13 Songs, 49 Minutes

EDITORS’ NOTES

Unapologetically wearing ‘90s grunge influences on its sleeves, the Vancouver hard rock quintet Art of Dying not only recalls that time when Pacific Northwest longhairs ruled the airwaves; it also throws in some alt-metal inspiration that fans of Hinder and Incubus will immediately find familiar. In addition, Vices and Virtues abounds on the band's three-part vocal harmonies. While you can hear the members soaring on the brash opener “Die Trying,” Art of Dying's vocal prowess comes across much clearer on the arena-friendly power ballad “Sorry,” where not one note is wasted; from start to finish the band’s congruent harmonies play with an airtight flawlessness. Frontman Jonny Hetherington’s vocal versatility is put to the test all over this album. Immediately following the harmonious “Sorry,” he comes in screaming on “Whole World’s Crazy,” as though he regularly gargles with whiskey and sand. The guitar work is also notable on this tune, as Greg Bradley and Tavis Stanley go head-to-head like two alpha rams. The romantic serenade “Breathe Again” ends with plenty of room for those harmonies to stretch out.

EDITORS’ NOTES

Unapologetically wearing ‘90s grunge influences on its sleeves, the Vancouver hard rock quintet Art of Dying not only recalls that time when Pacific Northwest longhairs ruled the airwaves; it also throws in some alt-metal inspiration that fans of Hinder and Incubus will immediately find familiar. In addition, Vices and Virtues abounds on the band's three-part vocal harmonies. While you can hear the members soaring on the brash opener “Die Trying,” Art of Dying's vocal prowess comes across much clearer on the arena-friendly power ballad “Sorry,” where not one note is wasted; from start to finish the band’s congruent harmonies play with an airtight flawlessness. Frontman Jonny Hetherington’s vocal versatility is put to the test all over this album. Immediately following the harmonious “Sorry,” he comes in screaming on “Whole World’s Crazy,” as though he regularly gargles with whiskey and sand. The guitar work is also notable on this tune, as Greg Bradley and Tavis Stanley go head-to-head like two alpha rams. The romantic serenade “Breathe Again” ends with plenty of room for those harmonies to stretch out.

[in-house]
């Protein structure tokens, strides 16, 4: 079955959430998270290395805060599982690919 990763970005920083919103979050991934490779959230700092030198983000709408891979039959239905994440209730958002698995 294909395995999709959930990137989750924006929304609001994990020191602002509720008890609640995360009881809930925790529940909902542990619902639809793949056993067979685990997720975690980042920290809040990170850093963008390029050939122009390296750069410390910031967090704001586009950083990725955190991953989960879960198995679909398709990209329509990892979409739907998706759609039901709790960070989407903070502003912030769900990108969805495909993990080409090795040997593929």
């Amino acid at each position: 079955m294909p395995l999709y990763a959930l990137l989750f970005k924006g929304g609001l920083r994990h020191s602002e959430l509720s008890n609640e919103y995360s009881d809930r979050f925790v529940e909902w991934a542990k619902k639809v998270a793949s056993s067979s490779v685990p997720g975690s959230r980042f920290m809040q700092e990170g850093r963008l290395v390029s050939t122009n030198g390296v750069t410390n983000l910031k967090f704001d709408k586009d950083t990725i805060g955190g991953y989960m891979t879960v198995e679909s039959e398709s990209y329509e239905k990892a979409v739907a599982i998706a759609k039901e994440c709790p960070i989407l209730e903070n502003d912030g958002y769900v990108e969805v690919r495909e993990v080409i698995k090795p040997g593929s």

TITLE TIME
3:49
2:42
4:25
3:44
3:22
3:50
3:05
3:56
5:03
4:20
4:11
3:00
3:52

About Art of Dying

One of Canada's more explosive hard rock acts, Vancouver-based five-piece Art of Dying's raucous blend of ardent post-grunge and blistering, three-part harmony-laden alt-metal falls somewhere between Pearl Jam, Incubus, and Hinder. Formed in the mid-2000s around the talents of Jonny Hetherington (vocals), Greg Bradley (guitar), Tavis Stanley (guitar), Cale Gontier (bass), and Jeff Brown (drum), the band released its eponymous debut in 2006 on its own label, Thorny Bleeder, resulting in critical acclaim both at home and abroad, as well as shows and tours with the likes of Seether, Disturbed, and Theory of a Deadman. The group's sophomore effort (and Reprise Records debut) Vices and Virtues arrived in March of 2011. The following year saw the release of the CD/DVD Let the Fire Burn, a ten-track set of acoustic fan favorites. The band spent the next few years on the road, eventually heading back into the studio with producer David Bendeth (Bring Me the Horizon, Breaking Benjamin) to lay down tracks for its third studio long-player. The resulting Eleven Seven-issued Rise Above arrived in May 2015. The Nevermore EP followed one year later on Vices and Virtues. ~ James Christopher Monger

  • ORIGIN
    Vancouver, British Columbia, Cana
  • GENRE
    Rock

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